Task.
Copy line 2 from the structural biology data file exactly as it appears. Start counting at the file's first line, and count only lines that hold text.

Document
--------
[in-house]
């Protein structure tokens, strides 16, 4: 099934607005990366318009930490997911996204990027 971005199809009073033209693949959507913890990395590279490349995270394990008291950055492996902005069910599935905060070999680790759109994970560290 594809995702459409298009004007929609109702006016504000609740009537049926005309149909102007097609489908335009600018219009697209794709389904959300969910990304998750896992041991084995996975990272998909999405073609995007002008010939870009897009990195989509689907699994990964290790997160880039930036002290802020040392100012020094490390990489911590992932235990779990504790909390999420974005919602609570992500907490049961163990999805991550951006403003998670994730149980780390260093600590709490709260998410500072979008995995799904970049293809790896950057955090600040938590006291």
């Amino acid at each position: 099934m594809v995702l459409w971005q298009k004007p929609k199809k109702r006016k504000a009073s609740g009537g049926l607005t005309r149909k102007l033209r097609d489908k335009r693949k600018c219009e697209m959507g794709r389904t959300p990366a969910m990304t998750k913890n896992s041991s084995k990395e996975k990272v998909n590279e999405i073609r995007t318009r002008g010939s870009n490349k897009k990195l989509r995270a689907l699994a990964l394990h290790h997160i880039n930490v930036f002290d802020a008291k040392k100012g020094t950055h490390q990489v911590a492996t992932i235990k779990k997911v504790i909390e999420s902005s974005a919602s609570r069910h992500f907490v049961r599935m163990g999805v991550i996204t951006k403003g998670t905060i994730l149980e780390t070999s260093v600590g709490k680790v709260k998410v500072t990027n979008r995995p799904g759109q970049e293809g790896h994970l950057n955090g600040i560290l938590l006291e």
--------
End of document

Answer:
């Protein structure tokens, strides 16, 4: 099934607005990366318009930490997911996204990027 971005199809009073033209693949959507913890990395590279490349995270394990008291950055492996902005069910599935905060070999680790759109994970560290 594809995702459409298009004007929609109702006016504000609740009537049926005309149909102007097609489908335009600018219009697209794709389904959300969910990304998750896992041991084995996975990272998909999405073609995007002008010939870009897009990195989509689907699994990964290790997160880039930036002290802020040392100012020094490390990489911590992932235990779990504790909390999420974005919602609570992500907490049961163990999805991550951006403003998670994730149980780390260093600590709490709260998410500072979008995995799904970049293809790896950057955090600040938590006291």